Kendrick Lamar - To Pimp a Butterfly

Interscope / Aftermath / Top Dawg 2015

Feel so good inside myself Don't want to move
Feel so good inside myself Don't need to move
As I grow up I'm growing down. And when I'm lost,
I know I will be found.

--Sly and the Family Stone, There's a Riot Goin' On

The first time I ever heard Kendrick, or was even aware of him, was at a Fader Fort party in New York City for CMJ. This must have been 2010. I was very drunk at the time (damn open bars) and I cannot say I recall much of what I saw. I was more excited to see Wavves play. Several years later, during one of my five-hour drives from Montreal to Toronto, I put on good kid m.A.A.d city with relatively little expectation. I listened to it at least twice in that one drive, and I was actually disappointed when I reached Toronto because I had to turn the record off. It's an awesome feeling, listening to a record for the first time and just knowing you've experienced something truly special. There are few musical experiences I can equate that to. That record has since gone platinum and established Kendrick as hip hop's Golden Child.

A lot has happened since then, in hip hop, in music, and the world. But To Pimp a Butterfly is not about hip hop, or the world at large. To Pimp a Butterfly is about what it means to be black in America. It's almost impossible to write anything coherent about this record so I will not attempt that, and I suppose this is an accurate reflection of the record itself. While his previous records, including his debut Section 8.0, explored broad sonic structures and lyrical themes within a consistent production style, To Pimp a Butterfly feels insular and contained within itself, despite its profound sense of chaos.

Hip hop has become the vessel for Kendrick's message, instead of its central component. The record has a conversational tone that's directly engaging and remarkably absorbing. Musically it's all over the place, taking inspiration from recent Flying Lotus records, Miles Davis' freak-out opus Bitches Brew, and the insularity and pulsating tension of There's a Riot Goin' On. The weirdness of the record recalls early Outkast records, with The Love Below already frequently mentioned as a touchstone for the record.

While its predecessor was stacked with massive singles fit for clubs and parties, To Pimp a Butterfly has not one single I can imagine nearing the top of the Billboard charts or Taylor Swift singing along too. That's not to say there aren't standout tracks. "King Kunta", "U", "For Sale-Interlude", and especially "How Much a Dollar Cost" are stunning and haunting. Previously released singles, including the polarizing "I" take on a new life and meaning within the context of the record. "I" sparked an interesting conversation with how people, minorities in particular, perceive themselves through the adjusted lens of North American society. In the context of the record it becomes an affirming, self-reflective and hopeful moment in an album enveloped in confusion, weariness, and darkness.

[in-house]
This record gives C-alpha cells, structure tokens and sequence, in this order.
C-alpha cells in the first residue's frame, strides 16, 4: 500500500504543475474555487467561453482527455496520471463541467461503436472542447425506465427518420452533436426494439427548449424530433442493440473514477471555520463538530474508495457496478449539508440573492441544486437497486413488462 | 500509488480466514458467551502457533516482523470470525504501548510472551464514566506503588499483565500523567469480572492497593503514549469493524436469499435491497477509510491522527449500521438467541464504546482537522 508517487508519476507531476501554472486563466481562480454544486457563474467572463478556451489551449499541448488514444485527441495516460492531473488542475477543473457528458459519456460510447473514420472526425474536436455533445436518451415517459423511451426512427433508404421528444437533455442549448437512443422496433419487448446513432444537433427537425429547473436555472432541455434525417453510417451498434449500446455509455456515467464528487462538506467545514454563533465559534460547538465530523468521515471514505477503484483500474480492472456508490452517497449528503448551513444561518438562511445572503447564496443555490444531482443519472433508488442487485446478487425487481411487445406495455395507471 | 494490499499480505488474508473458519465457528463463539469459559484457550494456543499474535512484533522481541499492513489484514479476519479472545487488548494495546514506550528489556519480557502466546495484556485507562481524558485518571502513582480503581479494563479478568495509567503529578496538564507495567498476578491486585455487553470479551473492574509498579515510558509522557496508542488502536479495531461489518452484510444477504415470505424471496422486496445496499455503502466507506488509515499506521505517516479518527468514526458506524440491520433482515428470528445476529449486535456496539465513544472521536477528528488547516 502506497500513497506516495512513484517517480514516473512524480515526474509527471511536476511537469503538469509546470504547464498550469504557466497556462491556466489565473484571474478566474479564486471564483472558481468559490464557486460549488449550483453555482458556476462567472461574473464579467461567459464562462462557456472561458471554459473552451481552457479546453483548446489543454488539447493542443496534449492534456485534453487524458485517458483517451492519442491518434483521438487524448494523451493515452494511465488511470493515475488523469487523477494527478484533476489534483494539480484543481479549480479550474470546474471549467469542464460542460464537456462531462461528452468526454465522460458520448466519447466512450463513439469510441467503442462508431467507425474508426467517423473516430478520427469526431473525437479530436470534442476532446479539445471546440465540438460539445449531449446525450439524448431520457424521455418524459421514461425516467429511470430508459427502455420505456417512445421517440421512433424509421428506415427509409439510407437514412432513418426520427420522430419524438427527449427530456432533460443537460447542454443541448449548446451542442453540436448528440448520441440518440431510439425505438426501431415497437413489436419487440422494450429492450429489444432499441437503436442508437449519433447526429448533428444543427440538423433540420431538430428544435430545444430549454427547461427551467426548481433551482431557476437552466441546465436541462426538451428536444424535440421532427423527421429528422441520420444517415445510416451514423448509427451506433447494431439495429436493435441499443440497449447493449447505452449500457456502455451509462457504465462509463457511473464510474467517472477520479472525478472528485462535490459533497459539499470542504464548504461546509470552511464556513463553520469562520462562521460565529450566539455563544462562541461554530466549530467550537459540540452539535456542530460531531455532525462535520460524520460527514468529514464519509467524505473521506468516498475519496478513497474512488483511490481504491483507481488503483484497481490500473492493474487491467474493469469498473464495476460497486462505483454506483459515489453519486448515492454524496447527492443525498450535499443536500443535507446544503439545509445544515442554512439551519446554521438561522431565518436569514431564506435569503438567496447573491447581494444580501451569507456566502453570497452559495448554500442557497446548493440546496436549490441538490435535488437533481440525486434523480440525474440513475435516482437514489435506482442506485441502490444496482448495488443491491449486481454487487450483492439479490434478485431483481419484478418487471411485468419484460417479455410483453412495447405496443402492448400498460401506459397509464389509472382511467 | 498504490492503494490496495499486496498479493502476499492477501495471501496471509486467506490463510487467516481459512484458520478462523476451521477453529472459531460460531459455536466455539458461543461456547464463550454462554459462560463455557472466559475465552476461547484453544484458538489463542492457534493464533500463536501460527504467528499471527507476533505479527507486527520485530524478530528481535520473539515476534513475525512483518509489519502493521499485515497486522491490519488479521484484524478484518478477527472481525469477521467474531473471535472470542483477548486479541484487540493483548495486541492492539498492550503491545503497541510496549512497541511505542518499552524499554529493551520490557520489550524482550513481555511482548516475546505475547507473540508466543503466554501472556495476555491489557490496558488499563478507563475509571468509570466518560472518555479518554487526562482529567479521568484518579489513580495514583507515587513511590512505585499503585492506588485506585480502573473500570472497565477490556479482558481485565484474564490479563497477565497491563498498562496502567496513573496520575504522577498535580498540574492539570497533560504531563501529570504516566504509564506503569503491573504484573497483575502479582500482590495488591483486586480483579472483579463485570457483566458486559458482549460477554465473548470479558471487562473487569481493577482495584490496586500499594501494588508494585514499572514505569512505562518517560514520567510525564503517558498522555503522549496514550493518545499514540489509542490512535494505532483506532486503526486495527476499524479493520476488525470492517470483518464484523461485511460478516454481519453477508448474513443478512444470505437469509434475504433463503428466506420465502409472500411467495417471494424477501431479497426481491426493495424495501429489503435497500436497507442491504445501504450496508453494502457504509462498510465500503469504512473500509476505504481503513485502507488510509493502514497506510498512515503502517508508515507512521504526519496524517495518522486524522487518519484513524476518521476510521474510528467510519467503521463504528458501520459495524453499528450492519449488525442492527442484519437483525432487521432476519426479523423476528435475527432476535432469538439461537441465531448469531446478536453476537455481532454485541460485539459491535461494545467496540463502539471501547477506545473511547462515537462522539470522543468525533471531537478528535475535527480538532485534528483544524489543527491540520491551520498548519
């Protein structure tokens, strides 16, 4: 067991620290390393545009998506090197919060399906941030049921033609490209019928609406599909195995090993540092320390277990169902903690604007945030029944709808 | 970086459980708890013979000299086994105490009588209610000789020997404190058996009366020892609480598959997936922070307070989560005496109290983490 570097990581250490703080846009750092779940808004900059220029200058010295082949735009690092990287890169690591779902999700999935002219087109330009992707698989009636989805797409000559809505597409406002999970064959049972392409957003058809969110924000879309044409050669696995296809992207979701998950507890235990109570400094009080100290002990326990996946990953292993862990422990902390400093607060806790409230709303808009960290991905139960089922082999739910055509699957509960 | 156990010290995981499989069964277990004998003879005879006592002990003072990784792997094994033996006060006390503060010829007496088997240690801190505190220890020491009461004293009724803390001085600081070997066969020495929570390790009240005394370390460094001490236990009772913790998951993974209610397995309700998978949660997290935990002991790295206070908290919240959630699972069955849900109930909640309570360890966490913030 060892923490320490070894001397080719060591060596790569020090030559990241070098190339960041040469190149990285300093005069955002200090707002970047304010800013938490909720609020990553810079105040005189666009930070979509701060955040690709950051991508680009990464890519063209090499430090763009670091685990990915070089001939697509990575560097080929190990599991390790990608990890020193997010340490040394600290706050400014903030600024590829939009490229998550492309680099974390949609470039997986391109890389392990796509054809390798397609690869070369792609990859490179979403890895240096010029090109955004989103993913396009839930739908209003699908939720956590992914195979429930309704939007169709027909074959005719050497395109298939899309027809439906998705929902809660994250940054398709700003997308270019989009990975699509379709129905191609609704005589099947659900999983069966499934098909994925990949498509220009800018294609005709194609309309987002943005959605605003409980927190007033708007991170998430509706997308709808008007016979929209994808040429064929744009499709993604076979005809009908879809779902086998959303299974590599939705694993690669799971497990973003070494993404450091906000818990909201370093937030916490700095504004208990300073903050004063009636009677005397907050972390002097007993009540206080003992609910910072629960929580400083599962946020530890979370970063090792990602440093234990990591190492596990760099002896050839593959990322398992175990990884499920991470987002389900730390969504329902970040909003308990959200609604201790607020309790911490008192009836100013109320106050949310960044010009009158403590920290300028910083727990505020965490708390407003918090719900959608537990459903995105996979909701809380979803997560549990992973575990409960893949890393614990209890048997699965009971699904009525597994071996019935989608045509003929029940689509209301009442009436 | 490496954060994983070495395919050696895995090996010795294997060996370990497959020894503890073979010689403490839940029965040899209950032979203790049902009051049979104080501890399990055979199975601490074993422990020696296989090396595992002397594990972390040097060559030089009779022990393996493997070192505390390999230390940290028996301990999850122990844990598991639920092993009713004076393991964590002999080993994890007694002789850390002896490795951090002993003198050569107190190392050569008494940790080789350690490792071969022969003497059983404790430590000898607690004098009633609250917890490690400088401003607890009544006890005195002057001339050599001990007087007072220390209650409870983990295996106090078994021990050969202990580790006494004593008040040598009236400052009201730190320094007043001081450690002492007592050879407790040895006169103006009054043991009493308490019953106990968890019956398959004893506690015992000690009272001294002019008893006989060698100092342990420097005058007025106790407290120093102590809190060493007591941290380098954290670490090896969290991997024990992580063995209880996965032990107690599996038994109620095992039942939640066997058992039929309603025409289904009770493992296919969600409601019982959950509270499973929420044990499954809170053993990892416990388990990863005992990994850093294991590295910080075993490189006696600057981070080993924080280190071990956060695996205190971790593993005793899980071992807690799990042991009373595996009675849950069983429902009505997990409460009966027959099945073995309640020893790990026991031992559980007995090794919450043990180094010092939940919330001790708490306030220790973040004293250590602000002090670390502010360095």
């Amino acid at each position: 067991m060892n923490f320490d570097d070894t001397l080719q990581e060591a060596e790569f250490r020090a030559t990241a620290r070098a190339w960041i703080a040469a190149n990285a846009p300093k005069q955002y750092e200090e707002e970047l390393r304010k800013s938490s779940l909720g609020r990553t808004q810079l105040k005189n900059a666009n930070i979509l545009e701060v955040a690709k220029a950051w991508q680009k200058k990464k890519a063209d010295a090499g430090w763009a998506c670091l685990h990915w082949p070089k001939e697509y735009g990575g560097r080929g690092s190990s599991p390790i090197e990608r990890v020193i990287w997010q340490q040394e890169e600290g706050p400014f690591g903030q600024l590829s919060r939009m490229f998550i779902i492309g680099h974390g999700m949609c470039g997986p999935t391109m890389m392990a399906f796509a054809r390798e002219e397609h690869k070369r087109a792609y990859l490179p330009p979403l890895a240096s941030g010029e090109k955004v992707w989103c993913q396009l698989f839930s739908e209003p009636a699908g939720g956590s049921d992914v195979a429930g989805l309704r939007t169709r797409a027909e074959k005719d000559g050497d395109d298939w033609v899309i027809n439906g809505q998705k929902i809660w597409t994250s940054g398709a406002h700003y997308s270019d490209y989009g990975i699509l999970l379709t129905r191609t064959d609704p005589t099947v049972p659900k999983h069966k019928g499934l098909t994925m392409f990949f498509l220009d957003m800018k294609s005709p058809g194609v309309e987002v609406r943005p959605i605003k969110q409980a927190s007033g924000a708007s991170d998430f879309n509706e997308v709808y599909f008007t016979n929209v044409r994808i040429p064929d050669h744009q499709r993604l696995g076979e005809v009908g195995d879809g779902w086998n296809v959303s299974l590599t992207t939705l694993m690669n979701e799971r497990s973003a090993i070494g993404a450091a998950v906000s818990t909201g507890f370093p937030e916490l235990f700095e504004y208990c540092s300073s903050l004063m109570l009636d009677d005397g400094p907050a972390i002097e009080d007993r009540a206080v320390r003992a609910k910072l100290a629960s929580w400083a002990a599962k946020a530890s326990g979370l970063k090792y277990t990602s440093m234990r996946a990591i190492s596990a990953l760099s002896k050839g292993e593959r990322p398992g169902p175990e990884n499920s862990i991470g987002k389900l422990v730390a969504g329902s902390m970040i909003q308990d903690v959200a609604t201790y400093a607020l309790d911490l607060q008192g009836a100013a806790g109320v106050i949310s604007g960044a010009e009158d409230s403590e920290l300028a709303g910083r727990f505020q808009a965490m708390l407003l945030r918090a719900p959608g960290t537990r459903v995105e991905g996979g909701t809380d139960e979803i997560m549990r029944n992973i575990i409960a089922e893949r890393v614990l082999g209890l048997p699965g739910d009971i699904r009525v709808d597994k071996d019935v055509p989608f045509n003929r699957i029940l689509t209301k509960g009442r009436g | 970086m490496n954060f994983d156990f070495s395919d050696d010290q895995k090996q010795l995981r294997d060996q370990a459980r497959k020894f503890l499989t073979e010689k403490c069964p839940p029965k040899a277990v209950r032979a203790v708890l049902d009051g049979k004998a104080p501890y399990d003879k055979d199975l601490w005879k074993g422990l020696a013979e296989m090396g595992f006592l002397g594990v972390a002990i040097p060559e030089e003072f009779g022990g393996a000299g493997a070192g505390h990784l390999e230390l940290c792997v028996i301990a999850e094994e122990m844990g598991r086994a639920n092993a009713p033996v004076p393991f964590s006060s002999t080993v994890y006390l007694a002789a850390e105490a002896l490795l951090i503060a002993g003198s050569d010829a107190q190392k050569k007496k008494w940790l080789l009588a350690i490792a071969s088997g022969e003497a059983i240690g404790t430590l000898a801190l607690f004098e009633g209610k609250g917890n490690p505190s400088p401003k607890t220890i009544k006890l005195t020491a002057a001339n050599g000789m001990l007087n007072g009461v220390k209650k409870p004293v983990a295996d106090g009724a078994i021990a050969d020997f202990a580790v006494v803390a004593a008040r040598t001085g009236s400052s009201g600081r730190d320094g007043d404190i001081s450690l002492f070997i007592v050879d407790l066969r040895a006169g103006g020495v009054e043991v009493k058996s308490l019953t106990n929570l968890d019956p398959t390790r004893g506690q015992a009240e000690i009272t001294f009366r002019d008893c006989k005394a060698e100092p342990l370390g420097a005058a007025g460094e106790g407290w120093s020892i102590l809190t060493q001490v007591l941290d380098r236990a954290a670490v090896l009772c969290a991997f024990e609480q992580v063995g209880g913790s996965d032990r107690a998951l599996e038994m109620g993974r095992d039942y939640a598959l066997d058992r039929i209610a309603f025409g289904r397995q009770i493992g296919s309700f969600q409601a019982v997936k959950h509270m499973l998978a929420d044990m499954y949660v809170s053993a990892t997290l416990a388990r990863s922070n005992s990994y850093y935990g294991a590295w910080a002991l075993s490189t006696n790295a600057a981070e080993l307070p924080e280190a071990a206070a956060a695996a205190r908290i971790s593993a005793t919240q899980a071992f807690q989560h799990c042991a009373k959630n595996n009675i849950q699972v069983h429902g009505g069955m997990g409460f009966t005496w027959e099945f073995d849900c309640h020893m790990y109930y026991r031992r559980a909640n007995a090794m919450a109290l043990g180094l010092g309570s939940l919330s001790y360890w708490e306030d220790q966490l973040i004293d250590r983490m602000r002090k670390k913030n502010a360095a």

At the start of this write-up are the opening lyrics to Sly and the Family Stone's landmark 1971 release, There's a Riot Goin' On. That record was a direct response to Marvin Gaye's equally seminal What's Going On. The DNA of those records are all over To Pimp a Butterfly. At the time, Sly Stone had fallen into a deep depression and hard drugs. Receding into his mind, he delivered a record that reflected the tension, murkiness and sense of deflation felt by an entire generation left dazed by unrealized promises of equality, the blistering aftermath of a failed war and broken economy. Sound vaguely familiar?

Kendrick did not, however, completely retreat into his mind like Sly. Instead he went in and looked out, moving forward to create something that serves as a proclamation and a reflection of the increasingly worrisome reality we live in. It's always framed in the context of his experiences, making it more stinging and deeply affecting in the process. This reaches a climax in the devastating final track "Mortal Man", where Kendrick has a 'conversation' with Tupac. It's impossible to listen to without having a chill run down your spine. Rarely does a musician of this caliber and stature give this much of themselves so openly, honestly and bravely. Kendrick leaves us with more questions than answers, which creates a vacuum that demands to be filled with thoughtful discourse. The conversation has already begun and one thing is clear: we'll be lucky to receive another record like this any time soon.

Rating: 5/5
Best For: I don't even know, man.


--Kenny Chatoor is a regular magazine contributor and former CJLO radio DJ currently living in Ontario, "Yeah, things are good, there's definitely nothing like CJLO in Toronto though, which is a bummer."